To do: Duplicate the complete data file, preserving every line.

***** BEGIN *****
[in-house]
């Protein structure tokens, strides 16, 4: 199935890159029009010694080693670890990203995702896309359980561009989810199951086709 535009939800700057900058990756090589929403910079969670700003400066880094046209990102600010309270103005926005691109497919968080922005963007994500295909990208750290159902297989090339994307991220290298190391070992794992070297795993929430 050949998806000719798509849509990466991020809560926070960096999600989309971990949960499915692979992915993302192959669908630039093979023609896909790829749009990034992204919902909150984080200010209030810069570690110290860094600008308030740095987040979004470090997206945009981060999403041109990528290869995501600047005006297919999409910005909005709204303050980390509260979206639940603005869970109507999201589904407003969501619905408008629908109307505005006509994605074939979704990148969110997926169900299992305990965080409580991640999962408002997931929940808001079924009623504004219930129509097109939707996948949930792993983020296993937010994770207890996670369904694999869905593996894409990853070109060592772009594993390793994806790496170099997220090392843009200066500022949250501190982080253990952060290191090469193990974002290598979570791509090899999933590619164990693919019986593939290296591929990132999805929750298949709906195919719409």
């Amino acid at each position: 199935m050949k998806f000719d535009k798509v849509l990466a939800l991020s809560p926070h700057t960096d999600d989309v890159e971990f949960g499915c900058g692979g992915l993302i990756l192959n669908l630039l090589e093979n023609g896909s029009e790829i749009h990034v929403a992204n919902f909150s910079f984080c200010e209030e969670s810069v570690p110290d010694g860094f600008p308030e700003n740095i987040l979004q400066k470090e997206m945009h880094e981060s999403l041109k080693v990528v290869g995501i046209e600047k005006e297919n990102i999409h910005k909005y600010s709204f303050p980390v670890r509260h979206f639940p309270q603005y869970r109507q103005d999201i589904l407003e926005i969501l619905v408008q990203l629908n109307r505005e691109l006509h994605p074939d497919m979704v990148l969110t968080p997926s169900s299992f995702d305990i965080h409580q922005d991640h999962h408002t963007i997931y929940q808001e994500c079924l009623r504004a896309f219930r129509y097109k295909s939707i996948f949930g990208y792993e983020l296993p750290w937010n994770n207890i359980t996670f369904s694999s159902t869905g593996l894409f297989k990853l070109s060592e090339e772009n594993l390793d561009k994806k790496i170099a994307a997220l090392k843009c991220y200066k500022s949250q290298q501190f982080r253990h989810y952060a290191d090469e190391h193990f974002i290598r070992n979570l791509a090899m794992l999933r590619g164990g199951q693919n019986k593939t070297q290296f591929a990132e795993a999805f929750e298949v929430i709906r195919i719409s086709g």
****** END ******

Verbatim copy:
[in-house]
């Protein structure tokens, strides 16, 4: 199935890159029009010694080693670890990203995702896309359980561009989810199951086709 535009939800700057900058990756090589929403910079969670700003400066880094046209990102600010309270103005926005691109497919968080922005963007994500295909990208750290159902297989090339994307991220290298190391070992794992070297795993929430 050949998806000719798509849509990466991020809560926070960096999600989309971990949960499915692979992915993302192959669908630039093979023609896909790829749009990034992204919902909150984080200010209030810069570690110290860094600008308030740095987040979004470090997206945009981060999403041109990528290869995501600047005006297919999409910005909005709204303050980390509260979206639940603005869970109507999201589904407003969501619905408008629908109307505005006509994605074939979704990148969110997926169900299992305990965080409580991640999962408002997931929940808001079924009623504004219930129509097109939707996948949930792993983020296993937010994770207890996670369904694999869905593996894409990853070109060592772009594993390793994806790496170099997220090392843009200066500022949250501190982080253990952060290191090469193990974002290598979570791509090899999933590619164990693919019986593939290296591929990132999805929750298949709906195919719409």
């Amino acid at each position: 199935m050949k998806f000719d535009k798509v849509l990466a939800l991020s809560p926070h700057t960096d999600d989309v890159e971990f949960g499915c900058g692979g992915l993302i990756l192959n669908l630039l090589e093979n023609g896909s029009e790829i749009h990034v929403a992204n919902f909150s910079f984080c200010e209030e969670s810069v570690p110290d010694g860094f600008p308030e700003n740095i987040l979004q400066k470090e997206m945009h880094e981060s999403l041109k080693v990528v290869g995501i046209e600047k005006e297919n990102i999409h910005k909005y600010s709204f303050p980390v670890r509260h979206f639940p309270q603005y869970r109507q103005d999201i589904l407003e926005i969501l619905v408008q990203l629908n109307r505005e691109l006509h994605p074939d497919m979704v990148l969110t968080p997926s169900s299992f995702d305990i965080h409580q922005d991640h999962h408002t963007i997931y929940q808001e994500c079924l009623r504004a896309f219930r129509y097109k295909s939707i996948f949930g990208y792993e983020l296993p750290w937010n994770n207890i359980t996670f369904s694999s159902t869905g593996l894409f297989k990853l070109s060592e090339e772009n594993l390793d561009k994806k790496i170099a994307a997220l090392k843009c991220y200066k500022s949250q290298q501190f982080r253990h989810y952060a290191d090469e190391h193990f974002i290598r070992n979570l791509a090899m794992l999933r590619g164990g199951q693919n019986k593939t070297q290296f591929a990132e795993a999805f929750e298949v929430i709906r195919i719409s086709g």